Middletown Board weighs in on Fleischmanns Bridge

By Geoff Samuels
At last Tuesday’s Middletown Board meeting, Supervisor Marge Miller called attention to a resolution requiring that any bridge built to replace a flood damaged one must be constructed to new and higher standards.

“Regardless of the public pressure” she said, “I think the supervisors did this in 2008 so we wouldn’t be continuing to put money into bridges that were not going to be sustainable.” Referring to the proposed replacement of the Bridge Street bridge in Fleischmanns with a foot-traffic-only structure she added, “It is unfortunate for Fleischmanns, but we’re trying to work out some kind of solution.”

In a discussion of the town’s transfer station, board member Jake Rosa commented that he didn’t have a problem charging commercial haulers for dumping out-of-town garbage at the transfer station, but didn’t see why haulers with local garbage should pay when residents can dump it for free. “It’s the same garbage,” he said. Deputy Supervisor Mike Finberg took the opposing view saying, “It’s a lot different than your truck or my car coming in verses everybody’s all together.”

The fact that haulers don’t have to drive to Walton was brought up with Miller adding, “We’re looking at being able to have revenue from garbage because garbage is money, as I’m finding out. We want to keep it within reason. We don’t want to put anyone out of business, but we feel there’s a revenue potential here.” A continuation of the discussion was set for the next regular Town Hall meeting.

Budget numbers
Attention was then turned to the preliminary town budget with Miller giving an overview of various increases over the last 10 years, describing some of them as “huge.”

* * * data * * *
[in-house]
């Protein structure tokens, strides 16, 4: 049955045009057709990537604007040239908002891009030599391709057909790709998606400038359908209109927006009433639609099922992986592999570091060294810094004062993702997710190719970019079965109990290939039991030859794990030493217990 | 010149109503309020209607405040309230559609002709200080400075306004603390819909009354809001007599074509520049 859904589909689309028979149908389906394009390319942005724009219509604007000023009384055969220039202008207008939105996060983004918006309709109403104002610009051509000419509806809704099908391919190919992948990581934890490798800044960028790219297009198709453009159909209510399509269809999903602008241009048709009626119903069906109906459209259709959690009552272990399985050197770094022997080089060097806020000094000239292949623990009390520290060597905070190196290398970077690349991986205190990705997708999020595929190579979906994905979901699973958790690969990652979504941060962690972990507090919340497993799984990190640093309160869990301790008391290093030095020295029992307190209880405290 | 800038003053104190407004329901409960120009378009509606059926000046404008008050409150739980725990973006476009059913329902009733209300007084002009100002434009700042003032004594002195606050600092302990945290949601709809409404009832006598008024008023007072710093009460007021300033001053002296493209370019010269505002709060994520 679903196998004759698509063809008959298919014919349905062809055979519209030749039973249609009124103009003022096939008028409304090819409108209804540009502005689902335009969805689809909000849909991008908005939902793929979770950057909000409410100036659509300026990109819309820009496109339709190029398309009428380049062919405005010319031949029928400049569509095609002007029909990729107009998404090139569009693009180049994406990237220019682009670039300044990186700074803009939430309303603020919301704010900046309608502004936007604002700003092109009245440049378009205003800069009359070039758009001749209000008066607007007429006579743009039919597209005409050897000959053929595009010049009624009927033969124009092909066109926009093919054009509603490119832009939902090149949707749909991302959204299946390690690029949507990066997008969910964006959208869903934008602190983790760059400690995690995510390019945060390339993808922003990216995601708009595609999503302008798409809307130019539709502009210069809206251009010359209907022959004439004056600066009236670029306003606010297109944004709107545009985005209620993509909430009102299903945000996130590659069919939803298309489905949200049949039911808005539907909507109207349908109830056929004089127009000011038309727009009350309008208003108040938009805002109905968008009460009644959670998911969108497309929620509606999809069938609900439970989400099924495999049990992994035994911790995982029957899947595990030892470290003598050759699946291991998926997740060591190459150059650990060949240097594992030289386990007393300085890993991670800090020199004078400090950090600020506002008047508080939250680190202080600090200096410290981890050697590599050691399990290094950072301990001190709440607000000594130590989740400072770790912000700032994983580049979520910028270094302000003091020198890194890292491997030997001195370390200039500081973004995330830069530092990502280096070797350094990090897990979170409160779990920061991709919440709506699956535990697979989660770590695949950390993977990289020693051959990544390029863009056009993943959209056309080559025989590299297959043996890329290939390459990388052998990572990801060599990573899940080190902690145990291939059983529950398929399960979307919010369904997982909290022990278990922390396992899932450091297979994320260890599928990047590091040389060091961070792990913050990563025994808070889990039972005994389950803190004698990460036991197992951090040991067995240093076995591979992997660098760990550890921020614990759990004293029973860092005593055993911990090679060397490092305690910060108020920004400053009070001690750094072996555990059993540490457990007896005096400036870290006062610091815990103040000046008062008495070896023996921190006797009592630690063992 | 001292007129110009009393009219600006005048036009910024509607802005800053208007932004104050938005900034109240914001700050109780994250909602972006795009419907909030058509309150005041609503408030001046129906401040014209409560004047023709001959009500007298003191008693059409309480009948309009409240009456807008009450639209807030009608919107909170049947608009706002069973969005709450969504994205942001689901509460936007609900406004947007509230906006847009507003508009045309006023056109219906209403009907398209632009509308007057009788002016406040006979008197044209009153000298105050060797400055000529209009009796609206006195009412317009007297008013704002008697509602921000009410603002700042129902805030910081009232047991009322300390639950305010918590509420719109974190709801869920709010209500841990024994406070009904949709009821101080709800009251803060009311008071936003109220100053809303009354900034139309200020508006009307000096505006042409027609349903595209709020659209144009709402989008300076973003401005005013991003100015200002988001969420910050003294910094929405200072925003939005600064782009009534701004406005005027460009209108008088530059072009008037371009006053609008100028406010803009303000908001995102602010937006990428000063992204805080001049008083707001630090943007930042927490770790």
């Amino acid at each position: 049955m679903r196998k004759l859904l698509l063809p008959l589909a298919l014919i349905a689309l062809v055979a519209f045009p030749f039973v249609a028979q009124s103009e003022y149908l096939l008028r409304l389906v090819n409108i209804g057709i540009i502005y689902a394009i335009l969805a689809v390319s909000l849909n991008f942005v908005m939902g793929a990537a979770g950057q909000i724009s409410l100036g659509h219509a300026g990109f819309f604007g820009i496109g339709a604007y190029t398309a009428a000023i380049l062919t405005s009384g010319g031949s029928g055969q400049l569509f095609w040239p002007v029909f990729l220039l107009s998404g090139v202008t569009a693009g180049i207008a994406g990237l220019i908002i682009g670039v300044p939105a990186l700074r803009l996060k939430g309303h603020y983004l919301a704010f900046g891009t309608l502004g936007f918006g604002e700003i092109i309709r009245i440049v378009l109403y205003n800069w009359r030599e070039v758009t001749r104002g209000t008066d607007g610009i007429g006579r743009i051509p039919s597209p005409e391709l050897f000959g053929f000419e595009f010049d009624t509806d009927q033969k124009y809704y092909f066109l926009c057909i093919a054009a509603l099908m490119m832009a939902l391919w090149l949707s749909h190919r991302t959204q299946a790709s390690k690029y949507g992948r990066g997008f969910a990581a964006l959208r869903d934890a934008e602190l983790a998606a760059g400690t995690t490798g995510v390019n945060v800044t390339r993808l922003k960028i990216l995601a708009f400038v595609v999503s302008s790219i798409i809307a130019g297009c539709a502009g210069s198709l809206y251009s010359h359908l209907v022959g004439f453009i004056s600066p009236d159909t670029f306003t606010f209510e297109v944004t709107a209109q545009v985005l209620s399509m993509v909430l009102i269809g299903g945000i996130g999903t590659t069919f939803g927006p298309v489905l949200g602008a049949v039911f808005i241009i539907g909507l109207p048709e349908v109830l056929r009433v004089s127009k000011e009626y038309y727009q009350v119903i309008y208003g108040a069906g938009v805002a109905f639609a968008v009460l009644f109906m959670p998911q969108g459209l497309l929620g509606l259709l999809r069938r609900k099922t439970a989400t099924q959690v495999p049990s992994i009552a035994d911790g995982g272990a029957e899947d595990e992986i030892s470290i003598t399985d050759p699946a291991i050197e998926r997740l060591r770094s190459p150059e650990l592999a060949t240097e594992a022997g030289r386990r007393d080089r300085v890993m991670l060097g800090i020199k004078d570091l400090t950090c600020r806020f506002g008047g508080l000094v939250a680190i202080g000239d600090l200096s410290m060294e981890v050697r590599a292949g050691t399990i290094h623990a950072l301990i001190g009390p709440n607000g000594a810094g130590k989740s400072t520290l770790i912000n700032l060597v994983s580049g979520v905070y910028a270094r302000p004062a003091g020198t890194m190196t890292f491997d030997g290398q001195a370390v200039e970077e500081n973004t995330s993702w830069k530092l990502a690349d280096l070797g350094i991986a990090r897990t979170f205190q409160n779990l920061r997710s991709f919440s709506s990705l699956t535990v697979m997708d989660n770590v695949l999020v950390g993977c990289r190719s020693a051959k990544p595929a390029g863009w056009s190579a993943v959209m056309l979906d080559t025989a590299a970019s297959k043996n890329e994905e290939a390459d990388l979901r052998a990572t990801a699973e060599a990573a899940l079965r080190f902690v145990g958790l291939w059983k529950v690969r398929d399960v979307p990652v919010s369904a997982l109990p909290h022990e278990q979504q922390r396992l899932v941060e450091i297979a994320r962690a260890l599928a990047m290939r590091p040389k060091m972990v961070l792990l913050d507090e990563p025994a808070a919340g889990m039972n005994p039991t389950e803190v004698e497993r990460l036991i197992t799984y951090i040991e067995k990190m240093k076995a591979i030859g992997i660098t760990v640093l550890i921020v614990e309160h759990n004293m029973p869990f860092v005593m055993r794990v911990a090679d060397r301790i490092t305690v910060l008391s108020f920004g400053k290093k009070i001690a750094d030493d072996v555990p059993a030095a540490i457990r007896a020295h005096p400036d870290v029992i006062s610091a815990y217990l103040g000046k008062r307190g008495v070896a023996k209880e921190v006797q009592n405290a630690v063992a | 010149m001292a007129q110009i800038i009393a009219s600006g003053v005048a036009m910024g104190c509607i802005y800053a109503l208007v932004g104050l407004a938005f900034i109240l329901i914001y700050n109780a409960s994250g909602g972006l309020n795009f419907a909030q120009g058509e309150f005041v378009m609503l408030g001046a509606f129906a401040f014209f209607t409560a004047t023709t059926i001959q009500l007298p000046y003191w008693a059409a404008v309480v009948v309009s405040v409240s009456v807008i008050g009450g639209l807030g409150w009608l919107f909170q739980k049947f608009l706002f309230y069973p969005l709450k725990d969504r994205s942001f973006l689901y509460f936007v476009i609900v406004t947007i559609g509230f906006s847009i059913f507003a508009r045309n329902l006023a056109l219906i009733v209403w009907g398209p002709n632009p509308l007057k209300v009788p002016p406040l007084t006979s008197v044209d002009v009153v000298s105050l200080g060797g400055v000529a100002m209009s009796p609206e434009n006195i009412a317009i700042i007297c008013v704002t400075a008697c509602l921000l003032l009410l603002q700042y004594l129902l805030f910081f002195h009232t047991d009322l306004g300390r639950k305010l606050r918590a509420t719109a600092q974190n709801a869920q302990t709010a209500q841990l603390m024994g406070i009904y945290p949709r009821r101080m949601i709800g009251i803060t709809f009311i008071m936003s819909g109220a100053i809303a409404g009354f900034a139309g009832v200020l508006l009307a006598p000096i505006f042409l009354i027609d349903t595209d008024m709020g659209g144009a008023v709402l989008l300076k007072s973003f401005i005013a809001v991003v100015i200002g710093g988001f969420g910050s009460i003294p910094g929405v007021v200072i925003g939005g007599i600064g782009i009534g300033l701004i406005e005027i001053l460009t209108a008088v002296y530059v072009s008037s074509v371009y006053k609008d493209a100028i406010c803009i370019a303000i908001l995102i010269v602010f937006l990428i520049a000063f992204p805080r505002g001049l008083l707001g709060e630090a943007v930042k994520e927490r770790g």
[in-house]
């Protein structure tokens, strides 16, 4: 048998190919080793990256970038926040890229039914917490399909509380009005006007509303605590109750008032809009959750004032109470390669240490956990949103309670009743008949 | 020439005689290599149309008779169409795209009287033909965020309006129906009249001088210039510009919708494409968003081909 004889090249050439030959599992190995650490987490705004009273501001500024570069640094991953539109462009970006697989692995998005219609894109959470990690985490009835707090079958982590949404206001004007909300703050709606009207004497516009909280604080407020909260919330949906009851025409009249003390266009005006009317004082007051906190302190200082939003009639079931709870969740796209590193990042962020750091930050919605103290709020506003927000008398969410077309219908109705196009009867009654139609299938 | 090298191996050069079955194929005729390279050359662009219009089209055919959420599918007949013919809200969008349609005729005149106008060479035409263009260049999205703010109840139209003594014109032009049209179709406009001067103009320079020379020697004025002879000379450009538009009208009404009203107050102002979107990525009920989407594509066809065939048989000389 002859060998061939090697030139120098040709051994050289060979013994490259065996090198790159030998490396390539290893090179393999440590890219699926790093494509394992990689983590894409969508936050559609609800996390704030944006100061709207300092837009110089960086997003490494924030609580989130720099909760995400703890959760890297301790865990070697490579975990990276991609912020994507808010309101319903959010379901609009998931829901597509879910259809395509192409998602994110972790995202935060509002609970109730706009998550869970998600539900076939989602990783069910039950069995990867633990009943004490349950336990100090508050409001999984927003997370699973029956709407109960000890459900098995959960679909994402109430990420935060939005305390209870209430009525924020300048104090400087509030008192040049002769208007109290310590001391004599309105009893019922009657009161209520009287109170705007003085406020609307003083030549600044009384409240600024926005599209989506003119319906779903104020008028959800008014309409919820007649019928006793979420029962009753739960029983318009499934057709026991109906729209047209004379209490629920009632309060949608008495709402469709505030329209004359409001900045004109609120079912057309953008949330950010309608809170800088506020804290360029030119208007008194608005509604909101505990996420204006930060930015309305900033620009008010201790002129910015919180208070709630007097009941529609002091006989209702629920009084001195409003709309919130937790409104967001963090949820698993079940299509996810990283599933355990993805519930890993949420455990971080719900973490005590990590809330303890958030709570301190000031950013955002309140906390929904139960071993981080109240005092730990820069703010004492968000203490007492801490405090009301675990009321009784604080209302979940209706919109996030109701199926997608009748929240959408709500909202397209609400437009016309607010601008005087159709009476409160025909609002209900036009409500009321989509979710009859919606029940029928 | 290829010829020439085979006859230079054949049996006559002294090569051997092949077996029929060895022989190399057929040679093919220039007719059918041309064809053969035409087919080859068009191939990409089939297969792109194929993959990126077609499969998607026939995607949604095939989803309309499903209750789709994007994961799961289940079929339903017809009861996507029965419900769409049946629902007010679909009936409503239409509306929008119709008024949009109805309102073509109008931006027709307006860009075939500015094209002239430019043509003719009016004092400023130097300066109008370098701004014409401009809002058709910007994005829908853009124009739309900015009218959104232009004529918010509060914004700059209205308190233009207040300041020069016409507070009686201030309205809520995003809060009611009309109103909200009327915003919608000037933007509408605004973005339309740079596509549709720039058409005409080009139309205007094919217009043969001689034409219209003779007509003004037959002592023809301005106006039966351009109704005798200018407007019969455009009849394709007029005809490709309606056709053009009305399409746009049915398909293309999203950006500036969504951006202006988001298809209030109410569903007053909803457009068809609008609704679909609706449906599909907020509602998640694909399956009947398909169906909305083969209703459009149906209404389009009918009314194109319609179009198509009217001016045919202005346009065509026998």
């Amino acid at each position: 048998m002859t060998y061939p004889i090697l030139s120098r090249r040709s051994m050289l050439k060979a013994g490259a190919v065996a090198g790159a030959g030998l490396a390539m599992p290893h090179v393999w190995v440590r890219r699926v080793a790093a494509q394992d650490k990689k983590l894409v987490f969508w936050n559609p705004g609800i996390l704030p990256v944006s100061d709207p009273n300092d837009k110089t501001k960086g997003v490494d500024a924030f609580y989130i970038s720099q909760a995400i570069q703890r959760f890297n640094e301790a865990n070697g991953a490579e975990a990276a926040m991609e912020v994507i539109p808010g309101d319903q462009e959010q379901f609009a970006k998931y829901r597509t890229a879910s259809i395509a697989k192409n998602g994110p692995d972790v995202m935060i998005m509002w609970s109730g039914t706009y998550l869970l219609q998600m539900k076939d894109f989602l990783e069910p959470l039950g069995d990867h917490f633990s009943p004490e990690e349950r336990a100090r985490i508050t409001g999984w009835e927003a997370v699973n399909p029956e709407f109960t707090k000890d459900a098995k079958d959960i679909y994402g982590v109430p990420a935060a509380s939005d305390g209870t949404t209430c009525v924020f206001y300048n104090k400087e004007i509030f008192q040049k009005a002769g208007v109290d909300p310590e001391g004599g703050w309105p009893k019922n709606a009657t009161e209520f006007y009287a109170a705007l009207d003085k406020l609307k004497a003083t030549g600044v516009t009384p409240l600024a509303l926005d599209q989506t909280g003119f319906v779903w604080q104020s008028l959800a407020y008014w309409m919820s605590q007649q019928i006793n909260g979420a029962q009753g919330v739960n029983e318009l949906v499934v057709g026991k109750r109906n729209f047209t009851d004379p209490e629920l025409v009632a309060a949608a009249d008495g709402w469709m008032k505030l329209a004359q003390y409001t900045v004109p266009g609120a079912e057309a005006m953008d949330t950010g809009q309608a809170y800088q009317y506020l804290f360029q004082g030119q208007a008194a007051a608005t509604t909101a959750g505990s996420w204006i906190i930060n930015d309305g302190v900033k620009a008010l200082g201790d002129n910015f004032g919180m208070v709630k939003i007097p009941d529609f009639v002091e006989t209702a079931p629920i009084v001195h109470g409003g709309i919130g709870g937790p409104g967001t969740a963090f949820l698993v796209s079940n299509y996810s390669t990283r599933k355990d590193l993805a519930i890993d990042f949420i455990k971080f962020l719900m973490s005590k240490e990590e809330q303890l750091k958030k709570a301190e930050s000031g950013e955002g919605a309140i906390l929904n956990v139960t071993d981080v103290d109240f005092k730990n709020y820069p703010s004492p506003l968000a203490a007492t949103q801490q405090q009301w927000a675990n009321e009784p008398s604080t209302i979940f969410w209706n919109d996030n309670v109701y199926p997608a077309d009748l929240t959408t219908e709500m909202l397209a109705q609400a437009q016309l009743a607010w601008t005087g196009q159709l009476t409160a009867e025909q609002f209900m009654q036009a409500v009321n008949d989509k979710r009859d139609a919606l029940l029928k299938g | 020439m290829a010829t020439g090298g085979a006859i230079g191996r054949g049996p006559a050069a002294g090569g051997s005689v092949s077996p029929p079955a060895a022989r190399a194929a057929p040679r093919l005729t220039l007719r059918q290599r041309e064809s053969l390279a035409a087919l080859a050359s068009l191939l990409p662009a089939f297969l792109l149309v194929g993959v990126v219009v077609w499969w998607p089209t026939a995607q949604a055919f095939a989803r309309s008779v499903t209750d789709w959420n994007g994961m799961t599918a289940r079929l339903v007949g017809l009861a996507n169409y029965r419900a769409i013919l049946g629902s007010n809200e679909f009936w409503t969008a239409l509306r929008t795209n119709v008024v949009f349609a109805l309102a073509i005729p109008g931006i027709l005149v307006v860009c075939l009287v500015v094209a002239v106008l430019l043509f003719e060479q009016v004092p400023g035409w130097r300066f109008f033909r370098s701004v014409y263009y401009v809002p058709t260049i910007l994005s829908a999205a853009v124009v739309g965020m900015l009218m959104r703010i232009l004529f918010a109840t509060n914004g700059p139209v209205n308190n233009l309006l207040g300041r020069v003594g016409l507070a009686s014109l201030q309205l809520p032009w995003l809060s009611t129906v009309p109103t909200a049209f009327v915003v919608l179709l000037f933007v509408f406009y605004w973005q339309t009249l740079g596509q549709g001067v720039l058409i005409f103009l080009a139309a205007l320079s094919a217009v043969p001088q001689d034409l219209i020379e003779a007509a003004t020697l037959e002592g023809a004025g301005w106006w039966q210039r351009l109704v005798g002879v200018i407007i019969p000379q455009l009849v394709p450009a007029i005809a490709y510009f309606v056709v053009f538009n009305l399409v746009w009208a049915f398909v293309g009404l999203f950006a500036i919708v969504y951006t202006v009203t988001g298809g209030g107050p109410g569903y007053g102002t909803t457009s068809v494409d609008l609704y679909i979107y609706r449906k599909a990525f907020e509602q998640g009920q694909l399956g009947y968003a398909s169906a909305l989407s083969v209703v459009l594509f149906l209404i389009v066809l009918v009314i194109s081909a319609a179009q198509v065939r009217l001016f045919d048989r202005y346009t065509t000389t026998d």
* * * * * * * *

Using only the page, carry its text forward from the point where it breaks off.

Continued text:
Miller went on to say, “while I still think that there are things that can and should be cut from this, it’s a pretty realistic budget based on departmental requests and on where we are….. The numbers that are in here now, I would say, are very realistic.” Noting that contractual negotiations with both the highway and health insurance departments were not complete, Miller felt the resolution of those issues would have a positive monetary impact.

The total budget for 2013 now stands at $3,354,619, with the amount of $2,630,853 to be raised by taxes, an increase of $135,013 or 5.4 percent from last year according to a budget handout.
In a discussion concerning New York States’ two percent property tax cap, Supervisor’s Assistant Beth Bush told the board how she was able to use the state comptroller’s website to calculate that the two percent cap would actually end up being 3.3 percent for Middletown when specific circumstances were taken into account.

Cutting numbers
With this in mind, Finberg came up with a figure of $51,646 that would still need to be cut in order to reach this goal, while Miller thought the figure would more likely be around $70,000. With the understanding that negotiations will still need to be resolved at the board meeting in November, the preliminary budget was adopted as is.

Miller then put forth two proposals for new town positions, the first being a part-time public relations officer to serve in the event of an emergency. This would be a person who could write press releases related to emergency situations and $500 was budgeted for this post, if needed.
The second new position, also for the sum of $500, would be a Community Rating System coordinator. This, Miller said, “would be a way of acknowledging that we are in the program and that we are committed to it.” Middletown Code Enforcement Officer Pat Davis is currently the acting coordinator.

Miller’s last proposal for the evening was to develop a contractual relationship with the MARK Project, citing that her review of existing MARK contracts with the villages of Fleischmanns and Roxbury had revealed a return on investment somewhere between 300 and 1,000 percent.

MARK support
“The unfortunate truth of the present moment” she said, “is that when you want funding for things, you have to get a grant, and grants need administration, follow-through, and someone to stay on top of the process.” Board member Brian Sweeney expressed his support for such a contract saying, “I do think it’s important to put money in for MARK because I think it does pay a dividend way beyond (the) $5,000 (contractual fee).”

A special meeting of the town board was set for Friday, Oct. 19 at 5:30 p.m., while the next regular meeting is set for Tuesday, Nov. 13 at 7 p.m., both at the Middletown Town Hall.